If there's a trend, Miuccia Prada's going to buck it. That's the only thing you can rely on with her feverishly febrile mind - still, the A/W 2010 Prada show was somewhat of a shock, even to eyes ever-attuned to the slightest nuance of new. While everyone else seems to be wrapping up, Mrs Prada is stripping down, removing extraneous ornamentation, taking the stuffing out of suits and paring everything way, way back. Indeed, 'back' was evidently the word on her mind - this Prada show was an unabashed exercise in retro, looking back through Prada house history and fashion's archives alike. At first glance it was back to the seventies: lashing of beige, vinyl car-coats, and short cable-knit acrylic-alike tank-tops and cardigans over shirts with a hefty inch of poplin visible below the hem. Geometric wallpaper prints in eye-popping contrasts of primary and secondary hues mottled the surfaces of silk anoraks, knit collars popped out of short pea-coats and thick plastic buttons fastened every chunky jacket. But the clue was in the soundtrack - nineties hits from Shakespear's Sister, Nirvana and Oasis. Apply that tired old chestnut of the twenty-year rule, and the nineties are now ripe for revival - and glance again at that Prada show, at it wasn't merely seventies revival, but Prada's own seventies revival. Call it retro retro, for those clever wordsmiths amongst you. In short, this was a redux of some of Prada's greatest nineties hits circa 1994-1996 - dodgy colour palette, topstitched jersey suiting, 'Geek Chic' and all. Here's a tester for fashion anoraks out there - remember when those mottled, pockmarked brown Prada platforms were voted the ugliest shoes in the world? No? Well, they have contenders with Miuccia's latest menswear offerings: purposefully tasteless square-toed loafers in conker-brown leather, flapping with oversized golf cleats.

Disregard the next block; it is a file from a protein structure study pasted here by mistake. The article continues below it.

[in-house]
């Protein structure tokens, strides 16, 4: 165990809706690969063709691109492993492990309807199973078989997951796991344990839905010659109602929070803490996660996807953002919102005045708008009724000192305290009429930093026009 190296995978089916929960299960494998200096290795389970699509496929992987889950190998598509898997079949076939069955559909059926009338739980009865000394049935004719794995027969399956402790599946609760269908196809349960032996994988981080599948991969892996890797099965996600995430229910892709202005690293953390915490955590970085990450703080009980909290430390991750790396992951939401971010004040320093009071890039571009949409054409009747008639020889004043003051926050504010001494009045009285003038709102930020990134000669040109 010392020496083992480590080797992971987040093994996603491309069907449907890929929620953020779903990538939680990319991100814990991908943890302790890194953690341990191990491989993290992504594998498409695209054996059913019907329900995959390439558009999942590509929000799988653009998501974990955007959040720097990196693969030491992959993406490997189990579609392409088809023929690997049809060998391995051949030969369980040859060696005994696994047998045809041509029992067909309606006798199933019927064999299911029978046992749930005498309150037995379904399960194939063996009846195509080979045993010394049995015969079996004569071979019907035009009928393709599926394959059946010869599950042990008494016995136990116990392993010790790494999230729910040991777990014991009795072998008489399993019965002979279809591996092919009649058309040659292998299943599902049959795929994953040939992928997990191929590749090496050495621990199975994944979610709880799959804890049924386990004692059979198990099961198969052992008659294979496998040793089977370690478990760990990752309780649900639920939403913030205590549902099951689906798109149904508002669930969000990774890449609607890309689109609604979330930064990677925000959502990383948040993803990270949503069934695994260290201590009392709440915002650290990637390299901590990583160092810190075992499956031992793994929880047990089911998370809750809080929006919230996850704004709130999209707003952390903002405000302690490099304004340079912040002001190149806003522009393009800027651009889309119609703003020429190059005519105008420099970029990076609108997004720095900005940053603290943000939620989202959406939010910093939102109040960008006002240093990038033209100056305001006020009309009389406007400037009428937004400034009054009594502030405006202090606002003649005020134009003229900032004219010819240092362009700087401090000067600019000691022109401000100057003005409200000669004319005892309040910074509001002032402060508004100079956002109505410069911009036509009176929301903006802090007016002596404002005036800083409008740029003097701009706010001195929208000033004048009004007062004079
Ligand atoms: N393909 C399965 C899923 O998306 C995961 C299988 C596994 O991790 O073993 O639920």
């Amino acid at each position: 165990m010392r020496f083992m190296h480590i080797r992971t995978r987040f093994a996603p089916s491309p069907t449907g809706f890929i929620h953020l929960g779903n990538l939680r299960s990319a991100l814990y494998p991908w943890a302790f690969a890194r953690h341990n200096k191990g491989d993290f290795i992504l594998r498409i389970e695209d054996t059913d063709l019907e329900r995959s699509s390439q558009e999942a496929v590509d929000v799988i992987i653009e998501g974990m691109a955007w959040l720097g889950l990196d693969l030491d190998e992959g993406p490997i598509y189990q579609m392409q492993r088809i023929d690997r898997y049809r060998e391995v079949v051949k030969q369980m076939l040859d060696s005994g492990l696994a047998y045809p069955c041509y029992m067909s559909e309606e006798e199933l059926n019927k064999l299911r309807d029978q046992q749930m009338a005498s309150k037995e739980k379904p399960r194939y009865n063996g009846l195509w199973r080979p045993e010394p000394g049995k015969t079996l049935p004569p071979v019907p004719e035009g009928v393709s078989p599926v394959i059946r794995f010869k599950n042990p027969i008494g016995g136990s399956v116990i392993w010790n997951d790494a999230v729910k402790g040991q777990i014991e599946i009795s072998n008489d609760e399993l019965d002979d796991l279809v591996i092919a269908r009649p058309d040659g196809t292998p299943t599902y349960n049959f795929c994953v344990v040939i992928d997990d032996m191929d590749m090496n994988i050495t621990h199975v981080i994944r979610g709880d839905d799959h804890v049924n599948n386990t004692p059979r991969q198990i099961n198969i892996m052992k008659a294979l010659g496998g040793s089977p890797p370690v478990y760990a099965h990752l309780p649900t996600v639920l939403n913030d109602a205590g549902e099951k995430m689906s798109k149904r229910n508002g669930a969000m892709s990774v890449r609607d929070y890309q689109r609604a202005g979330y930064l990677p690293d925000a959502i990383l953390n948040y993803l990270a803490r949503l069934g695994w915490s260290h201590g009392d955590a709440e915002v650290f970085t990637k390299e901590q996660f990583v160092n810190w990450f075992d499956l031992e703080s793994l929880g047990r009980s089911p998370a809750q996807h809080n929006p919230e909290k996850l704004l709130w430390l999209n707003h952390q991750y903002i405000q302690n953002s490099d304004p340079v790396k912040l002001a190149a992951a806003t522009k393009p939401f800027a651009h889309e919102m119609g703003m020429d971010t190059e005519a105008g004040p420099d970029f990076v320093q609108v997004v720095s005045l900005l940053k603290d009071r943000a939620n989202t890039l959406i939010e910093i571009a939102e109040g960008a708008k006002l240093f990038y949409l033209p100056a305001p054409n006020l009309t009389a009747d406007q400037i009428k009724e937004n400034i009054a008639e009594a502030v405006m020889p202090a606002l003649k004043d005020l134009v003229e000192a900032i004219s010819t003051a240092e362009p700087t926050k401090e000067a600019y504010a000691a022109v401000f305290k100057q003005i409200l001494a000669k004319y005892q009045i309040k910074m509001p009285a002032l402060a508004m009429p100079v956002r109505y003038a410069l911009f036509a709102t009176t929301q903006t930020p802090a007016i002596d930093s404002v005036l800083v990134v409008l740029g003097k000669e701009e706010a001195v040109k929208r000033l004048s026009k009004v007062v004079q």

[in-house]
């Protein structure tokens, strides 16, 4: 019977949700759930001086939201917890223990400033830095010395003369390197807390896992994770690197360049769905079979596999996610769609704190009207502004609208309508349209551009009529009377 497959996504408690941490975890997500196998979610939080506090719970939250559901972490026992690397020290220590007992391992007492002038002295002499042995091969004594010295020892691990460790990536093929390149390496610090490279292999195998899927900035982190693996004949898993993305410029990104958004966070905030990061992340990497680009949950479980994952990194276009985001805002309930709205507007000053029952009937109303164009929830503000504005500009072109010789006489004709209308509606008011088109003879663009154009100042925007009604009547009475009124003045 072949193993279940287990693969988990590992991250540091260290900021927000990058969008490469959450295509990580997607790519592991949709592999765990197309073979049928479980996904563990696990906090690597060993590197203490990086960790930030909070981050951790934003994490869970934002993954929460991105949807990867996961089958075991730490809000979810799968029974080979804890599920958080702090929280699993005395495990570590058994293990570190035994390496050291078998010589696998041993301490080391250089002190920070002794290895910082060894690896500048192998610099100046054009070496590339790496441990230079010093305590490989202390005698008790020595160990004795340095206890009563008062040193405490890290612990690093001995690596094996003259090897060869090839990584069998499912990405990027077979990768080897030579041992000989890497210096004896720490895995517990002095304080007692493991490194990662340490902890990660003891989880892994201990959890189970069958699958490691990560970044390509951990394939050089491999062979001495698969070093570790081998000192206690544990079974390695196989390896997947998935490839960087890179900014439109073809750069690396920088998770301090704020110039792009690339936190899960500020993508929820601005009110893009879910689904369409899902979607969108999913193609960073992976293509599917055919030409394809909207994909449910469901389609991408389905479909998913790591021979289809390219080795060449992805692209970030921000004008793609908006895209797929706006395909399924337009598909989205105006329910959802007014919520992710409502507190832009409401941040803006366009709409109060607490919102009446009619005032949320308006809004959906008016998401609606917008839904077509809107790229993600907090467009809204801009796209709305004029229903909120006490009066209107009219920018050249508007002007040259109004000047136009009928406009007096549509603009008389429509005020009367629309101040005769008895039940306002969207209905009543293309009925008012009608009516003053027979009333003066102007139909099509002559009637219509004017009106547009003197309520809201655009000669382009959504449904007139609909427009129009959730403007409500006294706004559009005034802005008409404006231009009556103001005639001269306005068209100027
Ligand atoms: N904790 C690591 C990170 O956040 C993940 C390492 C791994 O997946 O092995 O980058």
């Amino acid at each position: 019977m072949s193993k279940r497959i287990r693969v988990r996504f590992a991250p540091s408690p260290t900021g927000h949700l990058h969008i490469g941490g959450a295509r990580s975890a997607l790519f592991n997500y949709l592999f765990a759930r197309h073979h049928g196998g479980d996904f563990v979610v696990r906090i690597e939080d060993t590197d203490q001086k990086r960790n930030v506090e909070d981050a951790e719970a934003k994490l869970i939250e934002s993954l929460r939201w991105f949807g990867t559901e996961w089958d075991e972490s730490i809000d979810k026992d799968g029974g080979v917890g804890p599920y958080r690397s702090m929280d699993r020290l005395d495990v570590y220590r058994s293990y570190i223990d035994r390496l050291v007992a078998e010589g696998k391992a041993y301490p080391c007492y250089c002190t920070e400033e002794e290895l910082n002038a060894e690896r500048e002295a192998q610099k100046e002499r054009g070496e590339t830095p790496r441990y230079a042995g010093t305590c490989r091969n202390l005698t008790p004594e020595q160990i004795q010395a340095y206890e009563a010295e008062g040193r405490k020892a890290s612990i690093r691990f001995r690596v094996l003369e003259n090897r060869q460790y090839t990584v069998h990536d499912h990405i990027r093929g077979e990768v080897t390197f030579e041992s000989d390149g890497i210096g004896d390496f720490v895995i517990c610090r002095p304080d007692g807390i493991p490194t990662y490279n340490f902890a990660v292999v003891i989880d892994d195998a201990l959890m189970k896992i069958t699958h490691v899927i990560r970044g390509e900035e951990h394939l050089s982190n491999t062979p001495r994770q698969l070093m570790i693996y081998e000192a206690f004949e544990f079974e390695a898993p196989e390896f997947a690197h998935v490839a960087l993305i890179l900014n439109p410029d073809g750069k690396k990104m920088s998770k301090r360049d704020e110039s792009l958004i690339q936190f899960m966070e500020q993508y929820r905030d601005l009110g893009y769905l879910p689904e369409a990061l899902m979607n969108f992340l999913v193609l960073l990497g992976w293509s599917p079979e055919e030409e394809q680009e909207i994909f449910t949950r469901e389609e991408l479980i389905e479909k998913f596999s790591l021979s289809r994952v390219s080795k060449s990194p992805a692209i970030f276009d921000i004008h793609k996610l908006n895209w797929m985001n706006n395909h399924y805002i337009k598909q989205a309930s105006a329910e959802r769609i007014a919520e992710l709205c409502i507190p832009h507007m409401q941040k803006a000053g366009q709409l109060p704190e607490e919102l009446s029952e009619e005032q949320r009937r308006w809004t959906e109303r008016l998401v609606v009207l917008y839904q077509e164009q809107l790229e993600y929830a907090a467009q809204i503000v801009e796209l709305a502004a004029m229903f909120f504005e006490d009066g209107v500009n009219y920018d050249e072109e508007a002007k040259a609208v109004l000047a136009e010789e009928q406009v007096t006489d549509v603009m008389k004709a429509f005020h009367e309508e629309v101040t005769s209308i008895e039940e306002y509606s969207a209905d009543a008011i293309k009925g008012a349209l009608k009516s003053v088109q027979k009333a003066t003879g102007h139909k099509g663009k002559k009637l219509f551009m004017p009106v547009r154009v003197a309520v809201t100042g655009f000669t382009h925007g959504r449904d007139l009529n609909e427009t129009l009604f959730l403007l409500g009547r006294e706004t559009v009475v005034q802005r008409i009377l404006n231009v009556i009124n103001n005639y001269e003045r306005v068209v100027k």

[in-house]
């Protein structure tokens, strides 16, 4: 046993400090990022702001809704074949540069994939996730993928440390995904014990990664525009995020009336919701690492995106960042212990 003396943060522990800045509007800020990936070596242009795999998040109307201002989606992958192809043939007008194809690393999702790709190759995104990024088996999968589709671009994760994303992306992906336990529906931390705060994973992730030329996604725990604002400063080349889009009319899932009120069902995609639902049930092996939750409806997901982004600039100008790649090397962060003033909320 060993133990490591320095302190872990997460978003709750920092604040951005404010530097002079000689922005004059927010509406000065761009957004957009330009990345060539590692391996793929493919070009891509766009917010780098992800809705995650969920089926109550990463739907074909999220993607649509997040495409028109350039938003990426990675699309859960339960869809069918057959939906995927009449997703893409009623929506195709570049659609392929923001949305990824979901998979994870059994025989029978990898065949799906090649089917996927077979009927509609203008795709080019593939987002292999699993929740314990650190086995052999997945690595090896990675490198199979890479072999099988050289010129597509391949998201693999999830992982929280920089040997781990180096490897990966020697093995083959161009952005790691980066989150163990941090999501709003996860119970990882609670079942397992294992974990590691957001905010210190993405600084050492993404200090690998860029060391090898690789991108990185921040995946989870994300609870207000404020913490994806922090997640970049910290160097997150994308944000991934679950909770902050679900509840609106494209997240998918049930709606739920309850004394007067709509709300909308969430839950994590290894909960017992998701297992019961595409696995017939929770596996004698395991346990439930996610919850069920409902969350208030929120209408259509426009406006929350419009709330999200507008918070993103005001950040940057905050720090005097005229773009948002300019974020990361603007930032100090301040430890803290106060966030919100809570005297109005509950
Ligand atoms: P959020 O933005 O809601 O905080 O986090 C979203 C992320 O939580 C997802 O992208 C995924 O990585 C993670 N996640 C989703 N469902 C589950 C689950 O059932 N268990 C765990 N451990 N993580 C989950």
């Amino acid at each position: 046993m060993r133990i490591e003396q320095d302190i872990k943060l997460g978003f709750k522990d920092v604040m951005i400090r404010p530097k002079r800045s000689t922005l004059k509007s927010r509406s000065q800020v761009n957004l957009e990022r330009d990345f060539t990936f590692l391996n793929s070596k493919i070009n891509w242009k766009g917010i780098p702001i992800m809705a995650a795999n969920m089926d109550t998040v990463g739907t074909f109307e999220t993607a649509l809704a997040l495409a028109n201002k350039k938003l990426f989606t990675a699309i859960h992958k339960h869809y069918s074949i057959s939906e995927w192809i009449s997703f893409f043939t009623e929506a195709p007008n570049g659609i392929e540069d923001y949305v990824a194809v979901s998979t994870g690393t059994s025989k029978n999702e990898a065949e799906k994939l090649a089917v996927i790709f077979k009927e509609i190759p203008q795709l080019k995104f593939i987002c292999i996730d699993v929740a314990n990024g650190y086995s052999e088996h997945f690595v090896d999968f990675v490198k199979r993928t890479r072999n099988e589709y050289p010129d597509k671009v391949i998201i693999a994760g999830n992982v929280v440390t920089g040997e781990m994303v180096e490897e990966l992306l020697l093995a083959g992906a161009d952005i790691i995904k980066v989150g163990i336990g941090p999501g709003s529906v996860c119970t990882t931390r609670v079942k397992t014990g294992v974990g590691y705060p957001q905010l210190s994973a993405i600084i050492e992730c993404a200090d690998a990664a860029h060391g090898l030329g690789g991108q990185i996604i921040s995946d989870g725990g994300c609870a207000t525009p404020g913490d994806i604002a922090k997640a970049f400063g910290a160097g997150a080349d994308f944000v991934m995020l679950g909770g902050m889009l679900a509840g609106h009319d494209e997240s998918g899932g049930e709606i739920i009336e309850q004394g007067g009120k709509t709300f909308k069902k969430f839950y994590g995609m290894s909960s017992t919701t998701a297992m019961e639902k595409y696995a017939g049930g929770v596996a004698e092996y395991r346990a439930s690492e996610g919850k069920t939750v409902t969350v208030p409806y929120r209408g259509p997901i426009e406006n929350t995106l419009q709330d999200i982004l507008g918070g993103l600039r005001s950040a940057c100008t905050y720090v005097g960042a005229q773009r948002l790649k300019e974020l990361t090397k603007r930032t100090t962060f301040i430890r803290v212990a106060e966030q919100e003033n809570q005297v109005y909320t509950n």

Prada's spring women's show was, of course, another sly glance back through her house archives (those fray-edged bermuda shorts and bubbly, kitsch-print gazers) but never has she filched as blatantly as this. Whether remembering it from the first time or not, this show made many in the audience baulk. Which, one suspects, was precisely her point. Miuccia Prada has stated that she often takes something she hates as the inspiration behind her collections - that odd, 'off' quality that marks something out as fundamentally Prada. Certainly there was something off about this entire collection - maybe just how fresh those shrunken proportions and sullen, slightly sickening colours seemed once more. At points, the clothing shown was questionable, at others tacky, at some just plain ugly, but always consciously so. And that is really what marks Miuccia Prada out as a true taste-maker of modern fashion. All that remains to be seen is how long it takes everyone to come round to her way of thinking - I'd put money on it happening pretty soon.